Women's Leadership: RWJBarnabas Health's Michellene Daivs
As part of our "Women's Leadership" series, Michellene Davis, Executive VP & Chief Corporate Affairs Officer, RWJBarnabas Health, shares successes and challenges for women leaders in and out of the C-Suite and state of women business leaders today.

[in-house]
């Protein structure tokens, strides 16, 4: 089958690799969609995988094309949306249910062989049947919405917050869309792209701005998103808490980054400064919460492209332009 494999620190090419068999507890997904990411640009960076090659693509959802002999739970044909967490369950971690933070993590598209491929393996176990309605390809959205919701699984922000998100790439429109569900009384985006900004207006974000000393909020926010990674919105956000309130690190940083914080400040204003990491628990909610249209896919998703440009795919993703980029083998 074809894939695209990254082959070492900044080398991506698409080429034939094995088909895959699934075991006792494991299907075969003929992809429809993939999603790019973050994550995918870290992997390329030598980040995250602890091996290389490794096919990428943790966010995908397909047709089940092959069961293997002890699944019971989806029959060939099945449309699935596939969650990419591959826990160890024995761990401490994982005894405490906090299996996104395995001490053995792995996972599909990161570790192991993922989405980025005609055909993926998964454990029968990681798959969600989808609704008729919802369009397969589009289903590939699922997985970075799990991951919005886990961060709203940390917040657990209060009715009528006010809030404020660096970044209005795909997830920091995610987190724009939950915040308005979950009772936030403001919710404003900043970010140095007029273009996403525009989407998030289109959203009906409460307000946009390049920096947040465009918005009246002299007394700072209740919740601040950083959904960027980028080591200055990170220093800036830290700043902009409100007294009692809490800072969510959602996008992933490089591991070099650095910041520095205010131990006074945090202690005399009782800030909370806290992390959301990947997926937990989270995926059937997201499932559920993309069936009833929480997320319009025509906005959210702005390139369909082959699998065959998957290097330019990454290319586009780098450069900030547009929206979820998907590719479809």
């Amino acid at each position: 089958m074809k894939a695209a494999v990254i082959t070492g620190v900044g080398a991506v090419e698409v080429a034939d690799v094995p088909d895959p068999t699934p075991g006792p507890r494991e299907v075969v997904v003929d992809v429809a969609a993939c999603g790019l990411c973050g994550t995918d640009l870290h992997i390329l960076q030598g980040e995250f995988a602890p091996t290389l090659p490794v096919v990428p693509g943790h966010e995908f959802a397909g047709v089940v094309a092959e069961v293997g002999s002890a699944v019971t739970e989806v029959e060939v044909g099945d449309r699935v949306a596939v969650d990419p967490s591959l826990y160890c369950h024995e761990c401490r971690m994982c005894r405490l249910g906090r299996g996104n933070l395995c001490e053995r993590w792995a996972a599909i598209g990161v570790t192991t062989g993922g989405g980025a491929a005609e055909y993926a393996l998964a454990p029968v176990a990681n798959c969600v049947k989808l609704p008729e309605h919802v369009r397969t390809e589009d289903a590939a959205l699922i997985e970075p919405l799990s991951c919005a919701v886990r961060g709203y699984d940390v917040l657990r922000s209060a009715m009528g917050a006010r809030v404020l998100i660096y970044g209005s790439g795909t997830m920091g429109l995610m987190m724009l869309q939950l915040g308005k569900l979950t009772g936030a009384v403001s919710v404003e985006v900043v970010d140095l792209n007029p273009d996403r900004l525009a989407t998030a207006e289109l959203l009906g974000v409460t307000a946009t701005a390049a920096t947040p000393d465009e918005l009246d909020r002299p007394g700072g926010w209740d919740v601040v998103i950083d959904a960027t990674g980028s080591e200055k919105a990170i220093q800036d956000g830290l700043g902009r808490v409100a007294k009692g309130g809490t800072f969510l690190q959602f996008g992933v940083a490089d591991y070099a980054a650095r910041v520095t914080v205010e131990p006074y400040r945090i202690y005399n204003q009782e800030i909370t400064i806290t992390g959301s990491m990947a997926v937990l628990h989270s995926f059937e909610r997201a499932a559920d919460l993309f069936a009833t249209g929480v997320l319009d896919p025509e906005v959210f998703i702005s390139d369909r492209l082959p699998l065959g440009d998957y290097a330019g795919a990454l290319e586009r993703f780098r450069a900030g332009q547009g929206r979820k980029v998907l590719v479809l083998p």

"We are thrilled to welcome our good friend, Michellene Davis, Executive Vice President and Chief Corporate Affairs Officer, RWJBarnabas Health. And also the President of Executive Women of New Jersey. How you doing? I am well. How are you? Good. Let's talk women in leadership. We did a panel discussion for the Business and Industry Association of New Jersey, Unlocking the C-suite, but also the other piece of this is that your organization came out with a report called A Seat at the Table, what's it all about? Oh, a Seat at the Table is the report that is issued annually by Executive Women of New Jersey, in order to measure the progression of women into the C-suite and on corporate boards in the state of New Jersey. How are we doing? Well, there is room for improvement. That's what I will say. Listen, we just released a list recently that talked about and named 22 companies that have three or more women on their board, incredibly important. And so we applaud them. But it's also to let other companies now... Put on the so-called honor roll? Absolutely, they're on the business honor roll, right? They are acting in an honorable fashion in making certain that there's diversity. Was it hard to find them? So... it wasn't hard to find them. Sorry. The research and data is there. I will tell you that we had hoped to be able to name 50. We named 22. The bar is high? The bar should be, right? Okay so here's the thing. When we had this discussion with our friend, Michele Siekerka of the Business and Industry Association, one of the things we talked about... I was honored to moderate this panel, Michellene was a key part of it, one of the things we kept talking about is women in leadership. There are white women in leadership, and then there are women of color, and I asked, "Is it any different? If so how?" So it is different, Steve. I think that everything has nuance to it right? But diversity in any area is usually, right, have been proven to be better for business. For women of color in particular, you asked the question during that panel, which was a ton of fun, about being assertive sometimes. Yes. Our presence is literally looked at as almost being aggressive, and so... Not assertive? Not assertive. What's the difference in people's minds? So some of it has to do with an unconscious bias my friend, which we all have. It is part of being human and being in this world, and we need for people not to be afraid of that. As a result of that, many..."